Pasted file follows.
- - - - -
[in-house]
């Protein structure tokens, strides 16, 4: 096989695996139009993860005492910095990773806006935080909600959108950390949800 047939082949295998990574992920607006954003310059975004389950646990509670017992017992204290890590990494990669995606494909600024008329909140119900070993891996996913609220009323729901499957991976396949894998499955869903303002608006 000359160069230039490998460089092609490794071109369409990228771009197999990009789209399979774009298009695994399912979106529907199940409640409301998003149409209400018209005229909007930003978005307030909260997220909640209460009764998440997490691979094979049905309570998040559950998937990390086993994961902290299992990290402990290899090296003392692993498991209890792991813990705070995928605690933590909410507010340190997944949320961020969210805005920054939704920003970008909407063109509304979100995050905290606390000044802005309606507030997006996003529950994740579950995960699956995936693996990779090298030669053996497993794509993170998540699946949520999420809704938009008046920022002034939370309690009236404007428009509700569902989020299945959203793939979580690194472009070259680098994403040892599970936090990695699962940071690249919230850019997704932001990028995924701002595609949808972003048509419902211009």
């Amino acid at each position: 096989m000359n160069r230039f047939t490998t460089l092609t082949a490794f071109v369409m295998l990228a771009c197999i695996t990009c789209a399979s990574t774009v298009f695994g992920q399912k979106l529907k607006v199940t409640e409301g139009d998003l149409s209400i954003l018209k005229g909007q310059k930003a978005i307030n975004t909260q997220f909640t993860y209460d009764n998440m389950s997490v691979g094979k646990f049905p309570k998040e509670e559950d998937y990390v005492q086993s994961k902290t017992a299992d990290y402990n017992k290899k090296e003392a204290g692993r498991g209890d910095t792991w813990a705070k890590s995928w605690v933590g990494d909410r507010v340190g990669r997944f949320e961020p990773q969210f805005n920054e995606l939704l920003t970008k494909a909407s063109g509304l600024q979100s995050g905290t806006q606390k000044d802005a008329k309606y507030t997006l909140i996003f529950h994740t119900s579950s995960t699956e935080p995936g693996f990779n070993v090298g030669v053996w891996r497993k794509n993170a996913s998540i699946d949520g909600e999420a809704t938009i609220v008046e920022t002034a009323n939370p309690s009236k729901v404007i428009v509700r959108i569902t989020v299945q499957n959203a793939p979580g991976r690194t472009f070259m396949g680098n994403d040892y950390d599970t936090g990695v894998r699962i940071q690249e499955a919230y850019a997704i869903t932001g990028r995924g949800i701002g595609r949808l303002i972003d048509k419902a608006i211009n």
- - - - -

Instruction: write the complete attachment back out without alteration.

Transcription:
[in-house]
């Protein structure tokens, strides 16, 4: 096989695996139009993860005492910095990773806006935080909600959108950390949800 047939082949295998990574992920607006954003310059975004389950646990509670017992017992204290890590990494990669995606494909600024008329909140119900070993891996996913609220009323729901499957991976396949894998499955869903303002608006 000359160069230039490998460089092609490794071109369409990228771009197999990009789209399979774009298009695994399912979106529907199940409640409301998003149409209400018209005229909007930003978005307030909260997220909640209460009764998440997490691979094979049905309570998040559950998937990390086993994961902290299992990290402990290899090296003392692993498991209890792991813990705070995928605690933590909410507010340190997944949320961020969210805005920054939704920003970008909407063109509304979100995050905290606390000044802005309606507030997006996003529950994740579950995960699956995936693996990779090298030669053996497993794509993170998540699946949520999420809704938009008046920022002034939370309690009236404007428009509700569902989020299945959203793939979580690194472009070259680098994403040892599970936090990695699962940071690249919230850019997704932001990028995924701002595609949808972003048509419902211009």
């Amino acid at each position: 096989m000359n160069r230039f047939t490998t460089l092609t082949a490794f071109v369409m295998l990228a771009c197999i695996t990009c789209a399979s990574t774009v298009f695994g992920q399912k979106l529907k607006v199940t409640e409301g139009d998003l149409s209400i954003l018209k005229g909007q310059k930003a978005i307030n975004t909260q997220f909640t993860y209460d009764n998440m389950s997490v691979g094979k646990f049905p309570k998040e509670e559950d998937y990390v005492q086993s994961k902290t017992a299992d990290y402990n017992k290899k090296e003392a204290g692993r498991g209890d910095t792991w813990a705070k890590s995928w605690v933590g990494d909410r507010v340190g990669r997944f949320e961020p990773q969210f805005n920054e995606l939704l920003t970008k494909a909407s063109g509304l600024q979100s995050g905290t806006q606390k000044d802005a008329k309606y507030t997006l909140i996003f529950h994740t119900s579950s995960t699956e935080p995936g693996f990779n070993v090298g030669v053996w891996r497993k794509n993170a996913s998540i699946d949520g909600e999420a809704t938009i609220v008046e920022t002034a009323n939370p309690s009236k729901v404007i428009v509700r959108i569902t989020v299945q499957n959203a793939p979580g991976r690194t472009f070259m396949g680098n994403d040892y950390d599970t936090g990695v894998r699962i940071q690249e499955a919230y850019a997704i869903t932001g990028r995924g949800i701002g595609r949808l303002i972003d048509k419902a608006i211009n």